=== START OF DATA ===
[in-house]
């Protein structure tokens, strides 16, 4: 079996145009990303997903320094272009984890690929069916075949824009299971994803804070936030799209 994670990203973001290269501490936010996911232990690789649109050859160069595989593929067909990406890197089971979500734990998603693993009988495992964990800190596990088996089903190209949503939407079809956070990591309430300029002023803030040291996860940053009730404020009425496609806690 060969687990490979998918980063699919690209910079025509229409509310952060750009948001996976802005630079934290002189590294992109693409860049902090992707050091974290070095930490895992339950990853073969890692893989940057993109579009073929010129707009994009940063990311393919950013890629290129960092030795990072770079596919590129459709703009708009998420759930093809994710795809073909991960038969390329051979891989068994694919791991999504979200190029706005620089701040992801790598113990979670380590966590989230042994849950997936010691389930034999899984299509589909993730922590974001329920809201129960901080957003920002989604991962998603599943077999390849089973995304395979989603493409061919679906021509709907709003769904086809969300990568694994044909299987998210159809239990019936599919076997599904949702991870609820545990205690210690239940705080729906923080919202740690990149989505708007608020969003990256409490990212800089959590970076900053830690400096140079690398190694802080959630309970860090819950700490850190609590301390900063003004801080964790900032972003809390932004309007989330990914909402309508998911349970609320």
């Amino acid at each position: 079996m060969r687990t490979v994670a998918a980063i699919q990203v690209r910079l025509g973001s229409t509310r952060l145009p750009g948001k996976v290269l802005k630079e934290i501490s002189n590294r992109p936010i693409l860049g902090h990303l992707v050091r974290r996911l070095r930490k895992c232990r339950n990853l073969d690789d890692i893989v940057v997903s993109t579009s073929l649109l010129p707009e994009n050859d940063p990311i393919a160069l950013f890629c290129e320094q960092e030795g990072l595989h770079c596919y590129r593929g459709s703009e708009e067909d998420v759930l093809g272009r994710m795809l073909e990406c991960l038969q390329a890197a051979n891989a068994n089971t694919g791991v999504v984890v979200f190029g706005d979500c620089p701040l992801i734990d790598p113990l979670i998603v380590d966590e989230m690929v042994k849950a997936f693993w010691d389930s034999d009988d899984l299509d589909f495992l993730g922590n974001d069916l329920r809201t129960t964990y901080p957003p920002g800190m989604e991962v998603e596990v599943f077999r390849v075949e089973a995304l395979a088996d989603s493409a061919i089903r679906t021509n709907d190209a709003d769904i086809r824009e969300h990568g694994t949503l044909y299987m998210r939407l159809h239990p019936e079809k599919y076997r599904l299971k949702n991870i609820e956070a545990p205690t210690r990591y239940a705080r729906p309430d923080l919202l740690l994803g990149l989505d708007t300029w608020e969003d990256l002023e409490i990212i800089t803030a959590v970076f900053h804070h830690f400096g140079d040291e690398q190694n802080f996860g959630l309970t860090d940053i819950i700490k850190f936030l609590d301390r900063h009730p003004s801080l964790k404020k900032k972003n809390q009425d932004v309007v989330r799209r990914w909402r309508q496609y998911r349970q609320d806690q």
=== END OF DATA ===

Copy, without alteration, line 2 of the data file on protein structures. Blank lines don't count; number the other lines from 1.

């Protein structure tokens, strides 16, 4: 079996145009990303997903320094272009984890690929069916075949824009299971994803804070936030799209 994670990203973001290269501490936010996911232990690789649109050859160069595989593929067909990406890197089971979500734990998603693993009988495992964990800190596990088996089903190209949503939407079809956070990591309430300029002023803030040291996860940053009730404020009425496609806690 060969687990490979998918980063699919690209910079025509229409509310952060750009948001996976802005630079934290002189590294992109693409860049902090992707050091974290070095930490895992339950990853073969890692893989940057993109579009073929010129707009994009940063990311393919950013890629290129960092030795990072770079596919590129459709703009708009998420759930093809994710795809073909991960038969390329051979891989068994694919791991999504979200190029706005620089701040992801790598113990979670380590966590989230042994849950997936010691389930034999899984299509589909993730922590974001329920809201129960901080957003920002989604991962998603599943077999390849089973995304395979989603493409061919679906021509709907709003769904086809969300990568694994044909299987998210159809239990019936599919076997599904949702991870609820545990205690210690239940705080729906923080919202740690990149989505708007608020969003990256409490990212800089959590970076900053830690400096140079690398190694802080959630309970860090819950700490850190609590301390900063003004801080964790900032972003809390932004309007989330990914909402309508998911349970609320």